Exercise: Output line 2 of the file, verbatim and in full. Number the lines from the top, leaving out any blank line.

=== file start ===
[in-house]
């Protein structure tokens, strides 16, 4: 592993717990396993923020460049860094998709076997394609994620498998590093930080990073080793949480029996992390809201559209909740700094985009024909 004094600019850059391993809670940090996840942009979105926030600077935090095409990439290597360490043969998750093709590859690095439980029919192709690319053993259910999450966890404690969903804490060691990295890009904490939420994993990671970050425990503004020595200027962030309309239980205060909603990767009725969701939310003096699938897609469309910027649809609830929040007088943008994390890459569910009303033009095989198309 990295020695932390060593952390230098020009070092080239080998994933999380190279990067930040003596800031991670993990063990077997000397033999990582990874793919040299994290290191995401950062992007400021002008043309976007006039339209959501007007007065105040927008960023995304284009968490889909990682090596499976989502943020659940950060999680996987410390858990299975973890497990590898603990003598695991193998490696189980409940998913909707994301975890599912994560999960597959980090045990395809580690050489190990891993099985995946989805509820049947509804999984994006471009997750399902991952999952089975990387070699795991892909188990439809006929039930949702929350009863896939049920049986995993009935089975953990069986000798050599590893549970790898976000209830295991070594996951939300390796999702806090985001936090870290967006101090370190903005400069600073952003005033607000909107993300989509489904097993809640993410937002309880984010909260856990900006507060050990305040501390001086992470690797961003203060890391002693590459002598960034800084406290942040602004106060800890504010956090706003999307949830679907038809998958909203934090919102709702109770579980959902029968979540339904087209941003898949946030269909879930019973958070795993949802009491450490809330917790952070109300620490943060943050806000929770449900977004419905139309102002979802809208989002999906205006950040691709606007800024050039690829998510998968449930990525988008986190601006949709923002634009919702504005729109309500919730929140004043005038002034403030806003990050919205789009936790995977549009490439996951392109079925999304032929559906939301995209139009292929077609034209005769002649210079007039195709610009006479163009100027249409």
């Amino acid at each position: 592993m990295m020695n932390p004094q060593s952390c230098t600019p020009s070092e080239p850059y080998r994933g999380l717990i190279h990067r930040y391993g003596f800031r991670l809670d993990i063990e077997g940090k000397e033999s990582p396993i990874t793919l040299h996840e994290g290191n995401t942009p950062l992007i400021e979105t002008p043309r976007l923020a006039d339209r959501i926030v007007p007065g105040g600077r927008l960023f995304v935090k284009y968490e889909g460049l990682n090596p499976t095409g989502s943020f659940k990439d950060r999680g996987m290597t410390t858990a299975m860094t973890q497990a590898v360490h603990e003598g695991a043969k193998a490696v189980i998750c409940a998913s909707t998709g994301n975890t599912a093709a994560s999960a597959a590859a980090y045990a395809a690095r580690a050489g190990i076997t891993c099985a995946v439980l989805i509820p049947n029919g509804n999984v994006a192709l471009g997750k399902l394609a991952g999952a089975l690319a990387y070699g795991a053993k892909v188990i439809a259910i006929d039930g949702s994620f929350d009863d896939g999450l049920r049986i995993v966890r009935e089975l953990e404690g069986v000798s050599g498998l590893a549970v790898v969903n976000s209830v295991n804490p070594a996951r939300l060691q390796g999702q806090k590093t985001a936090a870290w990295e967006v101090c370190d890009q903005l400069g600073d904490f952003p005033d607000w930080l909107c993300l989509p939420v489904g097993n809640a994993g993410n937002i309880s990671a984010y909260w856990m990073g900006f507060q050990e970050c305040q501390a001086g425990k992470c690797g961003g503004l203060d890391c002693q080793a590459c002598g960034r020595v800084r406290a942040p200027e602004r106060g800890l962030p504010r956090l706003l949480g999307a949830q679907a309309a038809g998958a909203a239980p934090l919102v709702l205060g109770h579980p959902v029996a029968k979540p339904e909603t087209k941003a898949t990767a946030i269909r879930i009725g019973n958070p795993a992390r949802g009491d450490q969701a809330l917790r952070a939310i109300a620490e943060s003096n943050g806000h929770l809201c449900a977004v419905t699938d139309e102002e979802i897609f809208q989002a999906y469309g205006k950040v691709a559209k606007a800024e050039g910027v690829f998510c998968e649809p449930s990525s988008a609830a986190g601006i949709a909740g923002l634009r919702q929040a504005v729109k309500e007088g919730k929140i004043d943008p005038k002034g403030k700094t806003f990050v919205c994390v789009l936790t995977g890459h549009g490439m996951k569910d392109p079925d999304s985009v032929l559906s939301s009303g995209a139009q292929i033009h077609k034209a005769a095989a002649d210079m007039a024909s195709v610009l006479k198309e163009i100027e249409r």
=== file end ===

């Protein structure tokens, strides 16, 4: 592993717990396993923020460049860094998709076997394609994620498998590093930080990073080793949480029996992390809201559209909740700094985009024909 004094600019850059391993809670940090996840942009979105926030600077935090095409990439290597360490043969998750093709590859690095439980029919192709690319053993259910999450966890404690969903804490060691990295890009904490939420994993990671970050425990503004020595200027962030309309239980205060909603990767009725969701939310003096699938897609469309910027649809609830929040007088943008994390890459569910009303033009095989198309 990295020695932390060593952390230098020009070092080239080998994933999380190279990067930040003596800031991670993990063990077997000397033999990582990874793919040299994290290191995401950062992007400021002008043309976007006039339209959501007007007065105040927008960023995304284009968490889909990682090596499976989502943020659940950060999680996987410390858990299975973890497990590898603990003598695991193998490696189980409940998913909707994301975890599912994560999960597959980090045990395809580690050489190990891993099985995946989805509820049947509804999984994006471009997750399902991952999952089975990387070699795991892909188990439809006929039930949702929350009863896939049920049986995993009935089975953990069986000798050599590893549970790898976000209830295991070594996951939300390796999702806090985001936090870290967006101090370190903005400069600073952003005033607000909107993300989509489904097993809640993410937002309880984010909260856990900006507060050990305040501390001086992470690797961003203060890391002693590459002598960034800084406290942040602004106060800890504010956090706003999307949830679907038809998958909203934090919102709702109770579980959902029968979540339904087209941003898949946030269909879930019973958070795993949802009491450490809330917790952070109300620490943060943050806000929770449900977004419905139309102002979802809208989002999906205006950040691709606007800024050039690829998510998968449930990525988008986190601006949709923002634009919702504005729109309500919730929140004043005038002034403030806003990050919205789009936790995977549009490439996951392109079925999304032929559906939301995209139009292929077609034209005769002649210079007039195709610009006479163009100027249409």